There are a handful of series that have become so ubiquitous to the world of gaming that they have come to define what their respective genres represent. Some of these series are approaching or have surpassed two decades of life, with new installments on the horizon. One such series is The Elder ScrollsBethesda’s open-world action RPG franchise, whose first installment launched way back in the nineties, with The Elder Scrolls 6 currently in development. One of the series’ most memorable entries was The Elder Scrolls 3: Morrowindwhich was praised for its visuals, scope, and originality upon release.
The Elder Scrolls 3: Morrowind It was a breath of fresh air when it launched in 2002, and opened up the world of fantasy RPGs. By no means a perfect game, Morrowind‘s design and ambitions made up for its own faults, and players could forgive the glitches whened by the freedom and flexibility of the game. While many of Morrowind‘s systems and its game engine might not hold up particularly well today, especially compared to some recent releases, it’s undoubtedly still a great game. It’s influenced not only later games in the Elder Scrolls series, but also other open-world fantasy RPGs, and helped to define what that genre should be.
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Morrowind: A Densely-Packed World Full Of Detail
Morrowind may suffer by comparison in some ways to later games in the Elder Scrolls series, but it’s arguably still the best in the franchise. It was weird and wonderful in all the best ways, and didn’t hold players’ hands in the way that contemporary and later games tended to do. There were no handy map markers to follow or navigational aids to rely on; Morrowind was about exploration in every sense of the word. It may look a little dated today, but at the time of release, the environmental design of Morrowind was breathtaking. Getting lost (quite a common occurrence in the game’s vast open world) was a pleasure more than it was an annoyance.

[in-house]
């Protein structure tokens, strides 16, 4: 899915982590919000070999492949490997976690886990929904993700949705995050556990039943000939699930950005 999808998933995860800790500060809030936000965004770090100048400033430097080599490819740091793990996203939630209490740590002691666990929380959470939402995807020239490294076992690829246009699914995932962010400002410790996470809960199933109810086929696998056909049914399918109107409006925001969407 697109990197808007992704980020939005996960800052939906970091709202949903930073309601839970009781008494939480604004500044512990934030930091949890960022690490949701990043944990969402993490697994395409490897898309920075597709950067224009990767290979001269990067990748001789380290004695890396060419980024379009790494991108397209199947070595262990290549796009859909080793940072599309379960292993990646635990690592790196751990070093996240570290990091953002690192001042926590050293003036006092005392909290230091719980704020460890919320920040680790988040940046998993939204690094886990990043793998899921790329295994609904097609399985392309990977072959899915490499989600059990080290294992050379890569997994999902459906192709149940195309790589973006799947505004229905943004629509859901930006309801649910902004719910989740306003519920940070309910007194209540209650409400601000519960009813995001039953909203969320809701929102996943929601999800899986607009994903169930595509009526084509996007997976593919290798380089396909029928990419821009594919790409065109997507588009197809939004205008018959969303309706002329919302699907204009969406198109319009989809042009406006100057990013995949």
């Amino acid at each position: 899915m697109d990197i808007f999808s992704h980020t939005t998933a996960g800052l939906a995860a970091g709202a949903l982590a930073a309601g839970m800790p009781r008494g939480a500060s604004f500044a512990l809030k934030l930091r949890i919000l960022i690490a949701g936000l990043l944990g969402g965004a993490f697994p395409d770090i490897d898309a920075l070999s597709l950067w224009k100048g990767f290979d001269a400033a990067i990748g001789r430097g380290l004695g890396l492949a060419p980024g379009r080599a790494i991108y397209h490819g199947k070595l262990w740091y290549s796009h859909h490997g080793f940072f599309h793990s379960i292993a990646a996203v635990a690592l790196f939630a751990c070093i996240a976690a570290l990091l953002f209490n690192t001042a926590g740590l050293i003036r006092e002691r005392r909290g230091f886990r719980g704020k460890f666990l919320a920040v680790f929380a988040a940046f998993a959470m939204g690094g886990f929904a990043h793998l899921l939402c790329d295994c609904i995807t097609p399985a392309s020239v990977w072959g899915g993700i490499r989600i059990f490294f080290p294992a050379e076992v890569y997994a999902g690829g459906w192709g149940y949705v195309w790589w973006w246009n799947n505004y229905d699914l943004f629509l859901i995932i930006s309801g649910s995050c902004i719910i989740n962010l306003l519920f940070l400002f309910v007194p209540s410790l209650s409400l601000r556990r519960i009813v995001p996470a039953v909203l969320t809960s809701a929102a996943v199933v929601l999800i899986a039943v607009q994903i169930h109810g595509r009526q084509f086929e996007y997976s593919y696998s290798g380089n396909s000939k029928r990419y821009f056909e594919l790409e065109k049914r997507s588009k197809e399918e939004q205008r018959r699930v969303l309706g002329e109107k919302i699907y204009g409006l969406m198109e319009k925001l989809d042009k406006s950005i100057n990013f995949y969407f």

It may have had some recognizable features of western medieval and fantasy tropes in its design and story, but Morrowind also introduced some slightly more otherworldly elements that separated it from anything that had come before, as well as a lot that came afterward. Its use of shells and proliferation of oversized mushrooms in architecture and across landscapes added a touch of the fantastical to Morrowind‘s environments. The memorable and slightly monstrous Silt Striders certainly made a lasting impression. Morrowind was just plain weird in many ways, but that’s one of the things that made it so unique.
Pushing The Boundaries Of A Fantasy Game
However, there was more than just the visuals and crazy characters that inhabited its world that set Morrowind apart. What feels fairly revolutionary about the game is its sparsity. There is no useful minimap, no helpful HUD, only a journal that players will need to continually reference to piece together clues and environmental indicators for quests. It puts players at the center of an epic adventure, and truly feels like they’re a hero forging their own story. This may not have made the game as accessible or easy to follow as later titles, but it was a challenge that was both rewarding and fittingly demanding.